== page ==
Snap crackling and pop

 An appreciation of a very misunderstood ingredient
For Christmas dinner this year we abandoned the bird and took up the cudgels for the pig.We love our belly pork and it can be difficult to get right. If you google "perfect crackling" you will find no end of advice,but whose advice do you take? One thing that everybody seems to be consistently in agreement with is scoring the skin with deep,closely spaced cuts of the knife.A criss-cross diamond cut will give an even better result than straight slashes through the skin. Synominously, most agree to start the next stage the day before you intend to roast the pork.As with crispy duck skin, place the meat on a rack above a tray or bowl  and pour a full kettle of boiling water slowly over the skin.Pour away the collected water,pat the pork dry and then let it dry completely for an hour or so.Sprinkle the skin with a tablespoon of Flor de sal and rub it in all over the belly.Cover with a tea towel and leave it in the fridge overnight.This will make it dry further.Dryness is essential for good crackling.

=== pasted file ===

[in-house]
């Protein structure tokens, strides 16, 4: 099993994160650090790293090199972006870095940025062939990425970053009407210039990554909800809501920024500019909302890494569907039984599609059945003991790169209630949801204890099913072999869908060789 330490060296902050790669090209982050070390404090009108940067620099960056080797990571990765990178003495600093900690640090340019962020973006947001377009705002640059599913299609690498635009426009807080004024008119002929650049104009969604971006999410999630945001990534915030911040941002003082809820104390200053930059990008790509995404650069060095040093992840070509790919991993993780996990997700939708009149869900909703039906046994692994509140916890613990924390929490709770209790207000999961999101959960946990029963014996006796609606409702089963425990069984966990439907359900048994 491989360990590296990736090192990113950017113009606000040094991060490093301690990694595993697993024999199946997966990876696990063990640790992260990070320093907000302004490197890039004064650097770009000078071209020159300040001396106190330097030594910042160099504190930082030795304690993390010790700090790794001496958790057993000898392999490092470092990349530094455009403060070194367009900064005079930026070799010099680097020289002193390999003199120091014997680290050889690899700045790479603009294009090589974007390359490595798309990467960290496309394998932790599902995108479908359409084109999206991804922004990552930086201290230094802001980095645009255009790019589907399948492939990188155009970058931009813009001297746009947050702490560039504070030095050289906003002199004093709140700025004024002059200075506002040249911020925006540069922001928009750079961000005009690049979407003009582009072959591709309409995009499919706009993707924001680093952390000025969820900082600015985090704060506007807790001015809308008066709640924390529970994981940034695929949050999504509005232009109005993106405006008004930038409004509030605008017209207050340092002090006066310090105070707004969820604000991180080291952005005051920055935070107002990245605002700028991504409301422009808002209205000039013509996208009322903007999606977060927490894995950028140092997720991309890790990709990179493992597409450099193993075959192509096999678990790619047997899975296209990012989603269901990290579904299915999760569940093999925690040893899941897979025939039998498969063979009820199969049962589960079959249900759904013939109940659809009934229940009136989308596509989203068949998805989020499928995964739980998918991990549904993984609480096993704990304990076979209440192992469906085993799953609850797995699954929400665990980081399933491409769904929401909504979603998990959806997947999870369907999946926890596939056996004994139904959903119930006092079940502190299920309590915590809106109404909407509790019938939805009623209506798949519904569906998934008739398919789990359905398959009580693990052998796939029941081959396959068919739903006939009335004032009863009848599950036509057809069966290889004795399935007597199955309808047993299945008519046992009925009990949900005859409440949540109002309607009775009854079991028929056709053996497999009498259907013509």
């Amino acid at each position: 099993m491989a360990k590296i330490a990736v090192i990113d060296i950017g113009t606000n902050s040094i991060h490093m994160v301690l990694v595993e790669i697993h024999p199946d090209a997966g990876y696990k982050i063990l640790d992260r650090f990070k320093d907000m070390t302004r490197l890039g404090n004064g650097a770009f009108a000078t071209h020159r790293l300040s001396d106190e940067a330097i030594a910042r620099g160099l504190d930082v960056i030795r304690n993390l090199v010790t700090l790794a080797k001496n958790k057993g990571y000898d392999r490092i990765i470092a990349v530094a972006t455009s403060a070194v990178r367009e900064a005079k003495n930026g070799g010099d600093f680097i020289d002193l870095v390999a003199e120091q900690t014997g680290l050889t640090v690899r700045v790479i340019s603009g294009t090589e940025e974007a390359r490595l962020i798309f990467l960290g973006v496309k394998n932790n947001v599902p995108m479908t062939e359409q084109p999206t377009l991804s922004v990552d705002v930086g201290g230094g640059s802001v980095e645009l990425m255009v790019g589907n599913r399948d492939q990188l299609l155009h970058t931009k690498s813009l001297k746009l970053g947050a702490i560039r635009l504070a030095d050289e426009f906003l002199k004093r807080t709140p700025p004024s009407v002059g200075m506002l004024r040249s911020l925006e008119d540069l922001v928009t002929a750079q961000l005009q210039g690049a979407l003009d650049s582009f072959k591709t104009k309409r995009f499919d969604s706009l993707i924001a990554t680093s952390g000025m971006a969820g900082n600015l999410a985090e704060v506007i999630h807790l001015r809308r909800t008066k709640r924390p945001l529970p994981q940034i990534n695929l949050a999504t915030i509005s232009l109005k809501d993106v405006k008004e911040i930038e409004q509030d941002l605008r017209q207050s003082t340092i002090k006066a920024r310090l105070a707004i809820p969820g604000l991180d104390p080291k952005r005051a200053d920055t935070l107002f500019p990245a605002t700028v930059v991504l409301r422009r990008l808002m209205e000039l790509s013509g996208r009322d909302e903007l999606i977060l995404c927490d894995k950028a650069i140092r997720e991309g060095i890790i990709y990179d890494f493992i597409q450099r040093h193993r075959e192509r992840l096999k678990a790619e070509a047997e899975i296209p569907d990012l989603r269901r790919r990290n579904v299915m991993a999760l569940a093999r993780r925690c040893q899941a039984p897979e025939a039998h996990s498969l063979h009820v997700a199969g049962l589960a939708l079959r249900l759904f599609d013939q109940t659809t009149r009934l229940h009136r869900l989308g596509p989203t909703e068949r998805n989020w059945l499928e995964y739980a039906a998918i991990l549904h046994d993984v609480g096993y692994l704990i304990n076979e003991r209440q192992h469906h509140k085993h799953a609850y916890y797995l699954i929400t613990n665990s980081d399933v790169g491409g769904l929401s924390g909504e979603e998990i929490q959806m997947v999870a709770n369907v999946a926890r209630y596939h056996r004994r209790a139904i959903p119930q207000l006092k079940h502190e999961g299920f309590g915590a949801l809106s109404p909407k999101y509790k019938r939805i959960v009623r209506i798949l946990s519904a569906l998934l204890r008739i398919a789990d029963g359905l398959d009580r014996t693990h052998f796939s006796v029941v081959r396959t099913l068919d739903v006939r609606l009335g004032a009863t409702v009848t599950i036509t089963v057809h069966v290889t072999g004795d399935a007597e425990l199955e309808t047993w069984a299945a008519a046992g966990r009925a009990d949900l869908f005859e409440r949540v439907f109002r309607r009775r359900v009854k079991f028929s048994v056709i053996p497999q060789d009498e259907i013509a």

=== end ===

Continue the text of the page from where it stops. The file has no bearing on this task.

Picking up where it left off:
The crackling experience makes you enjoy it in two stages: first, when the crackling breaks in your mouth with a crunch, like flaky pastry; second, when the perfectly crispy morsels melt on your tongue, imparting flavour.Enjoy crunchy, dry, savoury mouthfuls of pork scratchings (Chicharrones as our Spanish neighbours over the river call them)served up a la Nigel Slater  in a bowl of popcorn with a bottle of fizz thats just been popped.
The words “guilty pleasure”  come to mind,yum yum pigs bum ( no, belly actually).
            A criss-cross diamond cut will give an even better result than straight slashes through the skin


  1. Thank you for your blog, I enjoy reading it very much.
    You may be interested to read this recipe/method.
    Really,really delicious and the crackling is as thin and crisp as the top of a Creme Brulee.

  2. Thank you for sharing that.So glad you enjoy the blog.


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